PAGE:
• 'No one is familiar with my name, so how can I sell my crafts?' (That's when I teach them how to build their brand equity.)
  • 'Most small businesses fail in only a year or two.'
  • 'My husband/wife thinks I'm being silly.'
  • 'I'm a nobody.' (That one breaks my heart.)
  • 'I can't compete with established craftspeople/my work isn't good enough.' (Some incredibly talented people are very hard on themselves and don't recognize how talented they really are.)
''When I talk to these people, I encourage them and teach them the skills they'll need to get started,'' notes King. ''Many of them simply have no idea where or how to begin, and all they need is a bit of information and some emotional support.''

''Fat, plain and dumb''

Sheryl Parsons grew up ''thinking I would never be good enough because I was made to feel fat, plain and dumb. In my mind, it was only the pretty and thin girls that got anywhere.''

Parsons put her art dreams on hold. ''My stepdad said artists were a dime a dozen and I wasn't good enough.'' Instead, she went into computer programming. ''I set my art aside for a long time, as my self-esteem was so fragile that it didn't take much to put me down. I was told I had a chip on my shoulder and to get over it.'' Over the next few years she dabbled in art, but nothing more. ''For me, finding out who I really was, as in not really the daughter of the person who called me fat and told me I wasn't good enough, was a start on the road to gaining confidence in myself as an artist and overall person.''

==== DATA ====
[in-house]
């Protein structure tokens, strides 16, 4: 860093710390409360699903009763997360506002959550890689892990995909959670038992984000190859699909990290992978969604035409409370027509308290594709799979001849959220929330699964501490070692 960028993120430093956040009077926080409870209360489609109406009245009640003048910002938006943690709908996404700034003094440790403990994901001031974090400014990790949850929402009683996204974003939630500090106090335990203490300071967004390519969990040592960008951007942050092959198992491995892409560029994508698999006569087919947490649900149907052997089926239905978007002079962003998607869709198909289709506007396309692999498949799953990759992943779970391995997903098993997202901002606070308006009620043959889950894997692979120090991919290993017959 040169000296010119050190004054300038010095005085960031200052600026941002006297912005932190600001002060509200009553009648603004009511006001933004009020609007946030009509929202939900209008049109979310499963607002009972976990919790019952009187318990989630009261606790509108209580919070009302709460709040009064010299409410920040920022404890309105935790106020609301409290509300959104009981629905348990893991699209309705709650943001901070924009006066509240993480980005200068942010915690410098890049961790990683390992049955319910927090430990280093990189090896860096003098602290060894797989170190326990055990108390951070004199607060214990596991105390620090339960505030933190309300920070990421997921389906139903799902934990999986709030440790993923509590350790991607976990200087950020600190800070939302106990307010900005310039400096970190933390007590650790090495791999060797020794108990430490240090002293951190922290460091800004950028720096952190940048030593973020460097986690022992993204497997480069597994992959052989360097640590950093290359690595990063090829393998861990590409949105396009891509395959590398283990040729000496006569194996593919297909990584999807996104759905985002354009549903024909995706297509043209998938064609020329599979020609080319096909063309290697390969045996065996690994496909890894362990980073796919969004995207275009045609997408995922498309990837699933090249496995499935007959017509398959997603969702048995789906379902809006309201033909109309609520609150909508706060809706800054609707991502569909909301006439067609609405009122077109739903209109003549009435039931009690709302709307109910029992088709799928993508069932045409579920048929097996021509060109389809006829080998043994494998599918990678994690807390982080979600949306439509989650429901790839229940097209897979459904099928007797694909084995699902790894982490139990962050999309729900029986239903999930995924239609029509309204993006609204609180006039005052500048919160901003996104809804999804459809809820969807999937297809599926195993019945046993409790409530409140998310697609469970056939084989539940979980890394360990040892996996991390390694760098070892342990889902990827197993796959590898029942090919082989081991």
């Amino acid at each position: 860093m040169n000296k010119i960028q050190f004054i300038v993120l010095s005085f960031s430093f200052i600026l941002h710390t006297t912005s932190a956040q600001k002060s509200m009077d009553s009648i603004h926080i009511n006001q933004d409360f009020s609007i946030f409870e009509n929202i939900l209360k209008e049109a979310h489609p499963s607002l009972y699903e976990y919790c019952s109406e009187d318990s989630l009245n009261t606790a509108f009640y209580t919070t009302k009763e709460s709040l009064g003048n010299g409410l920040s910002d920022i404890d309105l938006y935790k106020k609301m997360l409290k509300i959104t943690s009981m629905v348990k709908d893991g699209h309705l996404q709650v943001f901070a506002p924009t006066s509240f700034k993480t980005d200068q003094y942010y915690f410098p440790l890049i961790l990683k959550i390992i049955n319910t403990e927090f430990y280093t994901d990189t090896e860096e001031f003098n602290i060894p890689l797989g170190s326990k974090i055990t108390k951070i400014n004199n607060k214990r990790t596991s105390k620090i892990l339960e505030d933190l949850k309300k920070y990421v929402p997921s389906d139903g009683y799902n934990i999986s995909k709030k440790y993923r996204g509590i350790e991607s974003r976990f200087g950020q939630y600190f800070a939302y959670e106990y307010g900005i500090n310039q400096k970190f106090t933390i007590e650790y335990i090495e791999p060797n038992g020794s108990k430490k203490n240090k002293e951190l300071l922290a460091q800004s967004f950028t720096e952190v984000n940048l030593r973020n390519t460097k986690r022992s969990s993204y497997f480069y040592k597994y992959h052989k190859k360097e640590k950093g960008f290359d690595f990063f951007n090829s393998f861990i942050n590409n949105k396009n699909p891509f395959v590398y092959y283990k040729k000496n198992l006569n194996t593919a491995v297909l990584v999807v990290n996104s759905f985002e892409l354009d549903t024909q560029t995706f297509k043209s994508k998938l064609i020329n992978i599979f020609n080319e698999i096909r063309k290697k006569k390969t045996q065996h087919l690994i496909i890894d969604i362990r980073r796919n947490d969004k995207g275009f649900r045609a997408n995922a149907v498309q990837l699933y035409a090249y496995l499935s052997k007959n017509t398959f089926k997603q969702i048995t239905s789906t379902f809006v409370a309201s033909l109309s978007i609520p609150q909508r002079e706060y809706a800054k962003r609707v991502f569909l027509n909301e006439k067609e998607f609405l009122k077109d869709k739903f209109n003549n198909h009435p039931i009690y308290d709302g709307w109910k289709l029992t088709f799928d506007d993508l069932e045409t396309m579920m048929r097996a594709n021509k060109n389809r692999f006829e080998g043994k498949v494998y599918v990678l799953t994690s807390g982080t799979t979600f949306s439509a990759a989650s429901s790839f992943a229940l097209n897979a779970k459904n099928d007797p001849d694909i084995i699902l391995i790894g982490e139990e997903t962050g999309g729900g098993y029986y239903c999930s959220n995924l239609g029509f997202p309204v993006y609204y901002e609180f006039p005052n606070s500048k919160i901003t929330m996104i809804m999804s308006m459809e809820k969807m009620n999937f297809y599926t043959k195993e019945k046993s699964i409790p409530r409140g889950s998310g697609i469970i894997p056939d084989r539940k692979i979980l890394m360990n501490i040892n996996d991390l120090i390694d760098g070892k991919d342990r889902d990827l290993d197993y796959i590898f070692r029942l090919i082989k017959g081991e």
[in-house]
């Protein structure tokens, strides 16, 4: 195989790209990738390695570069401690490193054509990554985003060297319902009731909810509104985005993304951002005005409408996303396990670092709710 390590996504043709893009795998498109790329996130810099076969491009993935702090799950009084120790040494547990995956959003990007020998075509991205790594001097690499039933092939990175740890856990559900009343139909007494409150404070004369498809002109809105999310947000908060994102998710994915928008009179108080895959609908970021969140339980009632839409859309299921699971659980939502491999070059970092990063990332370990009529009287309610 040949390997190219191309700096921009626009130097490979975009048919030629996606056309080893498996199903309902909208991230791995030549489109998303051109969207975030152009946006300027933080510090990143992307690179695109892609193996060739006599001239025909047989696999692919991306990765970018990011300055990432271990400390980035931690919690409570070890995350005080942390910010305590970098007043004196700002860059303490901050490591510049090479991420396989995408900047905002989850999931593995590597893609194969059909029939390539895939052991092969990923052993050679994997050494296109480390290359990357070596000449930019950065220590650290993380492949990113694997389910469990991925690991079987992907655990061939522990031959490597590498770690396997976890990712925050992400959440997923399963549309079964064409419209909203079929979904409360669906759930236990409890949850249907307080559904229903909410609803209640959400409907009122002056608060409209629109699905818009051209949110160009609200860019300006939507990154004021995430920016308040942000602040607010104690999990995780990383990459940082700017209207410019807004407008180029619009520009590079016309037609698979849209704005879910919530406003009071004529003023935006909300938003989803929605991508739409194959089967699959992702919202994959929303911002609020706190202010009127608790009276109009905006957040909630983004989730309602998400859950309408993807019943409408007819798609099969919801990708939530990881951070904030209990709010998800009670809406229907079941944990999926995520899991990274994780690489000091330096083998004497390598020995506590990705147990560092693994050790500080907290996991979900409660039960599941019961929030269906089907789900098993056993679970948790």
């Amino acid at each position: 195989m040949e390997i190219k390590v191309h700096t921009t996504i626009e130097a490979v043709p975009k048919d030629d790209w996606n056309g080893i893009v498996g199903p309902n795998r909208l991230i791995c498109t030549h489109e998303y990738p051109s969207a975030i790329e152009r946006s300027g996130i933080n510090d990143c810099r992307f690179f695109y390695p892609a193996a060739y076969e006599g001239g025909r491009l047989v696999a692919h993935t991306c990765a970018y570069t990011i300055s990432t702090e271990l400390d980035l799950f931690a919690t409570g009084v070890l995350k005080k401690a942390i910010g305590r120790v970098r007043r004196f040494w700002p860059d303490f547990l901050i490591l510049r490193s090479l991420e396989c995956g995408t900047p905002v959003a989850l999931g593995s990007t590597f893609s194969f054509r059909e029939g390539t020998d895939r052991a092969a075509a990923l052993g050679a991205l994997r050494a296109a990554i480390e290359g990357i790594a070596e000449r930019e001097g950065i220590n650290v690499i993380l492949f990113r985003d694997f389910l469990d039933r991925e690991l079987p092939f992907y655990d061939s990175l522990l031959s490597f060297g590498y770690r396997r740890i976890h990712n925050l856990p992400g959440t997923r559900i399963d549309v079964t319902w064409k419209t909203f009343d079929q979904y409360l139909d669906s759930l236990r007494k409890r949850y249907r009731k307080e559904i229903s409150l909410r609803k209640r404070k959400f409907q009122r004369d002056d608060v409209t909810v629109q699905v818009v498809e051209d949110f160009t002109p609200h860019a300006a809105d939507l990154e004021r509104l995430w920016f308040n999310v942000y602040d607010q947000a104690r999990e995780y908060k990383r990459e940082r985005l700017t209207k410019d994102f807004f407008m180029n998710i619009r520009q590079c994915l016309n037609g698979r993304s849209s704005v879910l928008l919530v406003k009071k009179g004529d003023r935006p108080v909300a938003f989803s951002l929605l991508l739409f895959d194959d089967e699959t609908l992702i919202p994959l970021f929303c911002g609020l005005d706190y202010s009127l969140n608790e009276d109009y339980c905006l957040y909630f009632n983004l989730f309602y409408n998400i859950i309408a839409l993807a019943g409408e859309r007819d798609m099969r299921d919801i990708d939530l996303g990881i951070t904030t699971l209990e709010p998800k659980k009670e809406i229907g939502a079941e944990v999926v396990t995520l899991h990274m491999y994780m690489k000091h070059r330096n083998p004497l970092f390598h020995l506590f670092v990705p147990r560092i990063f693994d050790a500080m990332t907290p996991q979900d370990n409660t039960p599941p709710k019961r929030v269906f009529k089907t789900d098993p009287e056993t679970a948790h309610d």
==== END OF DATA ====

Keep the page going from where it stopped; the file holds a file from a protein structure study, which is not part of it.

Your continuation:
An accidental encounter with a bit of wood slab gave Parsons the idea of turning it into a Santa. Soon she was making Santa ornaments and painting driftwood Santas. She learned a lot from a primitives craftsperson group on eBay. ''I was contacted by an artist who was interested in starting an all-holidays ornament group for artists and collectors, which evolved into American Holiday Artists. The rest, as they say, is history, with much exposure and many successes. A lot of my older family members are now behind me 100 percent, some even expressing regret at having not supported me before. I have developed confidence as I gain more collectors and recognition. Life has taught me not to listen to nay-saying, whether it comes from outside or from within.''

Postpartum depression

Victoria Tillotson, a well-known jewelry maker and author of Chic Metal: Modern Metal Jewelry to Make at Home, suffered from something far more challenging: serious postpartum depression.

''My craft was nearly halted by the birth of my son,'' says Tillotson. ''At the time, I had launched my line and was doing well. I worked by myself, but I had a good rep and about 50 accounts. My jewelry was getting editorials in magazines, too.

''At first, when my son was a newborn, I brought him to my studio (in a commercial building in downtown Manhattan) and worked between feeding him and his naps. I got lots of work done--I felt like I could do it all!